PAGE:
Ant Group eyes Southeast Asia payments once again

Written by Kapronasia || September 21 2022

We remember a time, before China’s tech crackdown, when Ant Group seemed keen on building its own cross-border payments ecosystem in Southeast Asia. The Chinese fintech giant’s shopping spree took it to nearly every Asean country, while it has also rolled out wholly-owned digital banks in the Asian financial centers of Hong Kong and Singapore. Then, as now, the question was always how Ant could connect the disparate components of its non-mainland China ecosystem. If it cannot, the whole will never amount to a sum greater than the individual parts.

In March, Ant signaled its renewed focus on Southeast Asia with the appointment of Jia Hang as regional general manager. On the official Alizila website, Ant said the newly created role would support its efforts to serve more than one billion Southeast Asian consumers “by connecting them with e-wallets and other mobile payment methods.”

“Amid a stronger push for businesses to recover and thrive by advancing digitally to innovate for the future, we must be right where our customers are,” Jia said in a statement, adding that Ant would leverage Alipay+, a suite of cross-border mobile payments and marketing solutions launched in November, to connect merchants with payment methods.

To that end, earlier this month, Ant announced a deal with Indonesian fintech company in which it is invested Akulaku that allows users of the latter to connect with Alipay+. The new partnership brings the total number of digital partners in the Alipay+ ecosystem to 13, including Malaysia’s Touch ‘n Go, South Korea’s KakaoPay the Philippines’ GCash and Alipay Hong Kong.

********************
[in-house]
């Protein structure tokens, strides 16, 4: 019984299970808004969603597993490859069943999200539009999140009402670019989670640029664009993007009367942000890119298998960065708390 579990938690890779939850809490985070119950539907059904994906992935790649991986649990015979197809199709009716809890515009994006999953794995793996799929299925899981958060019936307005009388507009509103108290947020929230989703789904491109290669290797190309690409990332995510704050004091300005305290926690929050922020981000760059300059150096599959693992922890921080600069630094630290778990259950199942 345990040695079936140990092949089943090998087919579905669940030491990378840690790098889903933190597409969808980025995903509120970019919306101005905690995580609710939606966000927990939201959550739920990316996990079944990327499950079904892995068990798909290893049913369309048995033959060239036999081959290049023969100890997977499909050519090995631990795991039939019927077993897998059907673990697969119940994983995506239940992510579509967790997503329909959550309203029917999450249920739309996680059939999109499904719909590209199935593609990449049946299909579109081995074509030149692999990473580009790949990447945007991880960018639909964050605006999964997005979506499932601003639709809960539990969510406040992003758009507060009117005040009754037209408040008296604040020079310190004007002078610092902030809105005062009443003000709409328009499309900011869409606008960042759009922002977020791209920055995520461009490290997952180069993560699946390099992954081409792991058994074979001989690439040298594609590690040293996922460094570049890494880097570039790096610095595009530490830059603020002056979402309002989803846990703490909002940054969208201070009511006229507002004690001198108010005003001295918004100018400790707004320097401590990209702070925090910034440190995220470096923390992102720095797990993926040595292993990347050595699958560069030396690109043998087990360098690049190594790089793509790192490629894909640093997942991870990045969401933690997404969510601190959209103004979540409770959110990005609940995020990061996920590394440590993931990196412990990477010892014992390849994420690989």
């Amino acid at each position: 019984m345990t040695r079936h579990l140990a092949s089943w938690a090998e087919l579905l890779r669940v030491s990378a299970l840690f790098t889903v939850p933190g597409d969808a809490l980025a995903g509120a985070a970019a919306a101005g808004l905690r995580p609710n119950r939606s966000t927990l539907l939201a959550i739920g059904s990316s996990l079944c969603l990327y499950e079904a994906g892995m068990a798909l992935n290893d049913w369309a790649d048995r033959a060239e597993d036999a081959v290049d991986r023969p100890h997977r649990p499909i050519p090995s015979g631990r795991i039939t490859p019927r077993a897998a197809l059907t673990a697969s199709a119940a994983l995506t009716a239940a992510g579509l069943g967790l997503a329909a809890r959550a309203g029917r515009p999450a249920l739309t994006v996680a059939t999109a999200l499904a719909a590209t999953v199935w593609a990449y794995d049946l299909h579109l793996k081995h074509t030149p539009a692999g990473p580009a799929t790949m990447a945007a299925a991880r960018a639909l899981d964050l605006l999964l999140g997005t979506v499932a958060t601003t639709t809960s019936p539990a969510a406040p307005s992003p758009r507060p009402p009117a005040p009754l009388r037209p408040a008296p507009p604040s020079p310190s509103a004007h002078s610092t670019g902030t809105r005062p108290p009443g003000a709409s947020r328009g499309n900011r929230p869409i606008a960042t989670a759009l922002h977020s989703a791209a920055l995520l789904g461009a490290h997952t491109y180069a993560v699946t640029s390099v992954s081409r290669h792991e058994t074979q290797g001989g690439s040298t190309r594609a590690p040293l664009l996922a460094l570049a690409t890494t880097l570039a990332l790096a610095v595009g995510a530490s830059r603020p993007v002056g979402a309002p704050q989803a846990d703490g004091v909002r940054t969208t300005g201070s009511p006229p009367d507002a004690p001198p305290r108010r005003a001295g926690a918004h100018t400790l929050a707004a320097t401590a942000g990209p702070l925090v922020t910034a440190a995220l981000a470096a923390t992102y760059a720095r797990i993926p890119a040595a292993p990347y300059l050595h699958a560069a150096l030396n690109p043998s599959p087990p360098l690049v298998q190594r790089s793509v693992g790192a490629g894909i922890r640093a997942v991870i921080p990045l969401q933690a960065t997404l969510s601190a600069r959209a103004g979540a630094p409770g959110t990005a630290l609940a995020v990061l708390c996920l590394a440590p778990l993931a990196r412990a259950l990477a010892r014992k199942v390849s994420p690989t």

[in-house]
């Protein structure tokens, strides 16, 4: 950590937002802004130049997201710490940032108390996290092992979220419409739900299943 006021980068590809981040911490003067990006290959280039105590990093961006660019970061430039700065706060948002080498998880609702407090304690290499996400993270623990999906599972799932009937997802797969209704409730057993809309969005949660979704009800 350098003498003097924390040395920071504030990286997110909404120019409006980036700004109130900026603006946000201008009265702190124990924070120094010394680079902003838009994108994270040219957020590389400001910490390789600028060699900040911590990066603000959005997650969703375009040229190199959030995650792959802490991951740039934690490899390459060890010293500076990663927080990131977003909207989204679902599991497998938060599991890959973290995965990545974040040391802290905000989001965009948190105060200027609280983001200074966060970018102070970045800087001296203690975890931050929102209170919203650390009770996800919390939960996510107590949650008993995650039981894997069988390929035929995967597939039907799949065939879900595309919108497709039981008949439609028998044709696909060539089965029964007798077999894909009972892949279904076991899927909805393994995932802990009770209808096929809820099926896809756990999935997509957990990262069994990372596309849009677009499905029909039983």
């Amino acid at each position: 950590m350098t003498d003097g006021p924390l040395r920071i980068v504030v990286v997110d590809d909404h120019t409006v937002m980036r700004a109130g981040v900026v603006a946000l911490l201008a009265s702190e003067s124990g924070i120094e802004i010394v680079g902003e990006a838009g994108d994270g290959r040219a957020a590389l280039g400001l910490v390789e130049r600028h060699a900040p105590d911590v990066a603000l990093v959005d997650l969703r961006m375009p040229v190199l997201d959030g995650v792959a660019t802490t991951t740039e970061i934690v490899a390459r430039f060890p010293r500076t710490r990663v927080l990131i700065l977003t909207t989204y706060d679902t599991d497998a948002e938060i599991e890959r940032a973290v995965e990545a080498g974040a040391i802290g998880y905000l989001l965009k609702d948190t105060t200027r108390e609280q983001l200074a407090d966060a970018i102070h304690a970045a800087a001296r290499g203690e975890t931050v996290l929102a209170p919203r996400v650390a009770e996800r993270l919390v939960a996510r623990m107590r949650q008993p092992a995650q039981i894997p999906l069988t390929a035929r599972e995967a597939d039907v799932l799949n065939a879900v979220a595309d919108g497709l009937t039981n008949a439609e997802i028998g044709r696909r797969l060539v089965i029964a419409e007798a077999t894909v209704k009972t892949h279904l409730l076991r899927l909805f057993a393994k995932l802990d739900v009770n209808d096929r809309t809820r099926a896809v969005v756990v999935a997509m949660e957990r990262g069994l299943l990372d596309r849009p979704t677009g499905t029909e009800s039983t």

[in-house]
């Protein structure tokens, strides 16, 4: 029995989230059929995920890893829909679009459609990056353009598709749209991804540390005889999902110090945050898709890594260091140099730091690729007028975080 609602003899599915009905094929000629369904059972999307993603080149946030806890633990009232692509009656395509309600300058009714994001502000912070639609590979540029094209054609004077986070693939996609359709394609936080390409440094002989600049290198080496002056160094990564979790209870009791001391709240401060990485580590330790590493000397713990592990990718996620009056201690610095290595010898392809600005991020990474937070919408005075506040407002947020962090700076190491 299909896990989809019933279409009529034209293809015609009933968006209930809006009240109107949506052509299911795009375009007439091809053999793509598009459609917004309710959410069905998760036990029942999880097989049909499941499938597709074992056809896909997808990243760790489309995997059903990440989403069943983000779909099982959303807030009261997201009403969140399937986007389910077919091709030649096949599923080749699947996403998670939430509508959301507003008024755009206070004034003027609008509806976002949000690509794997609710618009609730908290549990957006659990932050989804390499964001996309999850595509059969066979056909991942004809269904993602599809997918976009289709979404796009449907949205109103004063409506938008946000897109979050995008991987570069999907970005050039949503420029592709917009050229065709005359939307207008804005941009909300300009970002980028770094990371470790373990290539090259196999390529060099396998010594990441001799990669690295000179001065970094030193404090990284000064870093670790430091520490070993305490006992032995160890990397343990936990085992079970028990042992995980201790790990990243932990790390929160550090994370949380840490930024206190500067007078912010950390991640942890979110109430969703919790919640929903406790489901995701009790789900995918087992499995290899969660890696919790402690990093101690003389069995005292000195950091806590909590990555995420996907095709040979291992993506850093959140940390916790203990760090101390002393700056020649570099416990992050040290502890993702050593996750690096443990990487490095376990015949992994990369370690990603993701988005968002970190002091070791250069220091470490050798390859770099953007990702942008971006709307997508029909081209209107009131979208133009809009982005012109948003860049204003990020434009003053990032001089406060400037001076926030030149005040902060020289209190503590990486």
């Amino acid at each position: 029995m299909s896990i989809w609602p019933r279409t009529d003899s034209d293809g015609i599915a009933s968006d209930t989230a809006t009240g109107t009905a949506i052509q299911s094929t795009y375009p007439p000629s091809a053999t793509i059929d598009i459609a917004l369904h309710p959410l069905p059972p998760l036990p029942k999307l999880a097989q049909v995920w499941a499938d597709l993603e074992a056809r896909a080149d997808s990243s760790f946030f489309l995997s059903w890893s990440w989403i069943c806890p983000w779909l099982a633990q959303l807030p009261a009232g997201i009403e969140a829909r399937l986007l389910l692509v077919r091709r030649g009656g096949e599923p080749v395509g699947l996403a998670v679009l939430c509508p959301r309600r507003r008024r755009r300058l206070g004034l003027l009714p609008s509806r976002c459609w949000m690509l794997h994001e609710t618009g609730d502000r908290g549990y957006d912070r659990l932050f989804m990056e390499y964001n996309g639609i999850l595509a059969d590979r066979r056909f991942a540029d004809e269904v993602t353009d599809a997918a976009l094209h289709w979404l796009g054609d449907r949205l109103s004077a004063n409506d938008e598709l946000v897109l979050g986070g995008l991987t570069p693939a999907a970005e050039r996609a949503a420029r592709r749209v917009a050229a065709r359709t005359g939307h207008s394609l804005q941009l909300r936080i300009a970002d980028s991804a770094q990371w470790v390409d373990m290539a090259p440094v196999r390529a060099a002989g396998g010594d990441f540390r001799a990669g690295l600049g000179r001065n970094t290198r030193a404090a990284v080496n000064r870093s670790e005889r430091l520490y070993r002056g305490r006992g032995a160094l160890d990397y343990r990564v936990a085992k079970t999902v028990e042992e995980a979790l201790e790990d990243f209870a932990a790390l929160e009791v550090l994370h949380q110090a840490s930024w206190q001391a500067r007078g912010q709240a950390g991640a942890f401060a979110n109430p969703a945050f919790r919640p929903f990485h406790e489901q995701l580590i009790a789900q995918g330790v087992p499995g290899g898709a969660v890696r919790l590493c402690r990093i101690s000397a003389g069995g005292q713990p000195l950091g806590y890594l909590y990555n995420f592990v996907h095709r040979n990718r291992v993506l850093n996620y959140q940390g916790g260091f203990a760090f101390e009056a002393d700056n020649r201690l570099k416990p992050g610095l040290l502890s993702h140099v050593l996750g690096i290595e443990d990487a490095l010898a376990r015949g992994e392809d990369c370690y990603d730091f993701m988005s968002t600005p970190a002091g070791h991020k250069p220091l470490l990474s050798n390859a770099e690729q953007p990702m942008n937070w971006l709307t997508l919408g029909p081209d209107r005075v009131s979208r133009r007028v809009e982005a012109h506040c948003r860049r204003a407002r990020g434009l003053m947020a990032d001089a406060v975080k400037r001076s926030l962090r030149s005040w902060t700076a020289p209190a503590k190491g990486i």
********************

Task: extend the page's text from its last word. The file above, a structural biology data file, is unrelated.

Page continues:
The tie-up with Akulaku follows Ant in April announcing a strategic partnership with the Singapore-based payments platform 2C2P, which also operates in Thailand, Singapore and Malaysia. 2C2P is a full-suite payments platform that helps corporate customers securely accept and make payments through a single point of integration.

Ant hopes that Alipay+ can ultimately reduce interoperability hiccups in the fragmented Southeast Asia payments ecosystem. Ant has inked partnerships with various e-wallets in the region, and beyond (KakaoPay) such that if a merchant installs Alipay+, then the merchant’s customers can pay for goods and services with any of the participating wallets in the ecosystem instead of having to ensure operability with the wallets one by one. Ant says that there are over 1 billion Alipay+ partner payment app users in Asia.

So what does Ant get out of it? It gets a fee from each overseas transaction, recurring merchant subscription fees and it also sells merchants marketing tools, such as reward programs and services to help companies to develop their own apps.

The question is how profitable these endeavors will be. Prior to its restructuring, Ant’s profitability in China derived largely from its lucrative consumer banking services, especially lending and wealth management. Payments were less profitable.

To be sure, B2B payments is a fast-growing market in Southeast Asia, but it is also a crowded one.  At least a bit of skepticism about Ant’s prospects is warranted – especially given the company’s regulatory issues at home. Restructuring has eaten into its profits and valuation alike. Expanding throughout ultra-competitive Southeast Asia will require Ant spend a lot of money.

In addition, until the company gets a clear green light from regulators in China, some merchants may be skeptical of its reliability. After all, Ant was supposed to carry out the world’s biggest IPO – until it did not due to regulatory concerns. The company’s path forward remains shrouded in uncertainty.